The story of a charismatic young Irish guitarist and a sheltered young cellist who have a chance encounter one magical night above New York's Washington Square, but are soon torn apart, leaving in their wake an infant, August Rush, orphaned by circumstance. Now performing on the streets of New York and cared for by a mysterious stranger, August uses his remarkable musical talent to seek the parents from whom he was separated at birth. Written by
Robin Williams' character "Wizard", depending on the scene, appears to have two different hair colors. In some scenes, he appears to have red hair and sideburns and in other scenes a brownish auburn color. See more »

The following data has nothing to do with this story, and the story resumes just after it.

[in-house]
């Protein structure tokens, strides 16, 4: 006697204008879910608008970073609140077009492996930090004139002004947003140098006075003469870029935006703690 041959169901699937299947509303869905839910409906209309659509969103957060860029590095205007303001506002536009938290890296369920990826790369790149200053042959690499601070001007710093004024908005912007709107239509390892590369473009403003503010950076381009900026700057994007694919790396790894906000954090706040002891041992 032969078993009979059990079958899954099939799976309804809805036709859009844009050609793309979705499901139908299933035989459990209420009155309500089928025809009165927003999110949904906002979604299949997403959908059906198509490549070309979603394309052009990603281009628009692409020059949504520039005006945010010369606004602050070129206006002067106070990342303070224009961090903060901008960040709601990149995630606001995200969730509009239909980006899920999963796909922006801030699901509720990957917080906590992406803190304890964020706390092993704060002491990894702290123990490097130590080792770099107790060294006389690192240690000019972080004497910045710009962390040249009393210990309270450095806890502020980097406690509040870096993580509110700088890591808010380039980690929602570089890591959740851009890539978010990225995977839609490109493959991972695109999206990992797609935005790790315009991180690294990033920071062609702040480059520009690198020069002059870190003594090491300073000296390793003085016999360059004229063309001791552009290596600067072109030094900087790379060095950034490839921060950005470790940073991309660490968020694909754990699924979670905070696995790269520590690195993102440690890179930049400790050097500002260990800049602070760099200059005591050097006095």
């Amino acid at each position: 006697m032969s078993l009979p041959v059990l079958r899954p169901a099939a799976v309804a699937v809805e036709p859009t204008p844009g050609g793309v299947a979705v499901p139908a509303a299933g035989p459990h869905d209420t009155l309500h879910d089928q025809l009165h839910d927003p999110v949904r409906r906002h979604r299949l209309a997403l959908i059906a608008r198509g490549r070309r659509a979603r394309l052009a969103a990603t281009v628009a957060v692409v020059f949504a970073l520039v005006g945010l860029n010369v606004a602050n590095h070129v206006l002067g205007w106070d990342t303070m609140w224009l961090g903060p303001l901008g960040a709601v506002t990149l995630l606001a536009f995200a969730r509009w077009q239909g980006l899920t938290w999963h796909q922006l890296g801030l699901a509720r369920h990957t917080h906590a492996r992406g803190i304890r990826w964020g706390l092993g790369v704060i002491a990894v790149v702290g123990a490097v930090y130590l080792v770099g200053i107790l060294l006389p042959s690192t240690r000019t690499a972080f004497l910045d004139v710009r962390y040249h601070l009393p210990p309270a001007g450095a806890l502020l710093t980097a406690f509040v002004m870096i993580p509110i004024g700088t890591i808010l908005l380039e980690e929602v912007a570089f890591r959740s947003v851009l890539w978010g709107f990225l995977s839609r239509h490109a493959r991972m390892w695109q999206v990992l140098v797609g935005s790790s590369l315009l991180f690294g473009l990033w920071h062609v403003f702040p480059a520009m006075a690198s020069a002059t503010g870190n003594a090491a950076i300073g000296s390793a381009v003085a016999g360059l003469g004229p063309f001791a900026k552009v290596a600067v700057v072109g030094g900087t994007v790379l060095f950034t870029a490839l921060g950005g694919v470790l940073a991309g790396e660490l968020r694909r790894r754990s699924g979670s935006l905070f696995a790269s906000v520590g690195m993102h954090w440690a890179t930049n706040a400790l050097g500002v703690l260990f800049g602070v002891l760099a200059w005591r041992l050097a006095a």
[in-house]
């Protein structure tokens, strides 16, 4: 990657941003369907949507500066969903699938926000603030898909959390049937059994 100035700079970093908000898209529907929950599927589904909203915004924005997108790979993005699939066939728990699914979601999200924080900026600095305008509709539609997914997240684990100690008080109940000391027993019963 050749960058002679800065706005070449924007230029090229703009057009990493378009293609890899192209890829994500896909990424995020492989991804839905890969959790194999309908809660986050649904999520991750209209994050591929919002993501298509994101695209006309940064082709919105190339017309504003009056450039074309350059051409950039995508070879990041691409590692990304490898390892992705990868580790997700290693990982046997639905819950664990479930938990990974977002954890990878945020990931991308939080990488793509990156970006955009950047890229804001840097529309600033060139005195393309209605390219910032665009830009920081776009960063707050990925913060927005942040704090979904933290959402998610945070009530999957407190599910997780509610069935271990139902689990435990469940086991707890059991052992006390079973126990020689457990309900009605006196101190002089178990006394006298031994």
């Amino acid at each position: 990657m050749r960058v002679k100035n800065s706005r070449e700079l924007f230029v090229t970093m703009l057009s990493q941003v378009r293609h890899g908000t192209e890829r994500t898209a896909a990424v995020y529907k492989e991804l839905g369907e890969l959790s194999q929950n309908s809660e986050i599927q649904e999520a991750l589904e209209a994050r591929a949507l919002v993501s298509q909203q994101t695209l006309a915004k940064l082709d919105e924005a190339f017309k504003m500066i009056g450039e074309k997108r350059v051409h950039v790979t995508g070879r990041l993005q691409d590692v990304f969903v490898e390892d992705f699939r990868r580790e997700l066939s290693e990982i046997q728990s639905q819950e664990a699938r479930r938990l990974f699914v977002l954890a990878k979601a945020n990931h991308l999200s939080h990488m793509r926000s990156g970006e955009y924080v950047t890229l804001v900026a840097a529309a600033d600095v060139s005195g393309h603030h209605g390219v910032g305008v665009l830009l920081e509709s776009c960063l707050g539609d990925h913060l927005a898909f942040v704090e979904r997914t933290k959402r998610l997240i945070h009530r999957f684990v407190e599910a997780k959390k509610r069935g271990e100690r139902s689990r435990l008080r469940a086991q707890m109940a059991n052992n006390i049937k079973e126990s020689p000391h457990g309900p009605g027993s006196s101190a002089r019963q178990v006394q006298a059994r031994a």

Why is it so important that you want him now?
I've ALWAYS wanted him!
I've waited eleven years, two months, and fifteen days just to find out that he's alive!
[Jeffries stares at Lyla]
[she chuckles a little]
I've been counting.
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This is an urban fairy tale. If you go to AUGUST RUSH with the intention of poking holes in it, you can find little glitches and logic flaws. On the other hand, if you are looking for a movie that will sing to your soul (and show you some beautiful eye candy as a bonus), look no farther. The casting director and cinematographer should each get an award. This gem of a movie takes us on a journey, and the people we meet along the way are well worth the ticket price.
A trio of beautiful performances form the heart of this film, although the secondary characters are also crisply compelling. A day after seeing it, I find that specific shots of their faces still glow in mind like pieces of a mosaic. And the music is a genuine addition, as it should be in a film of this kind. I was genuinely moved.
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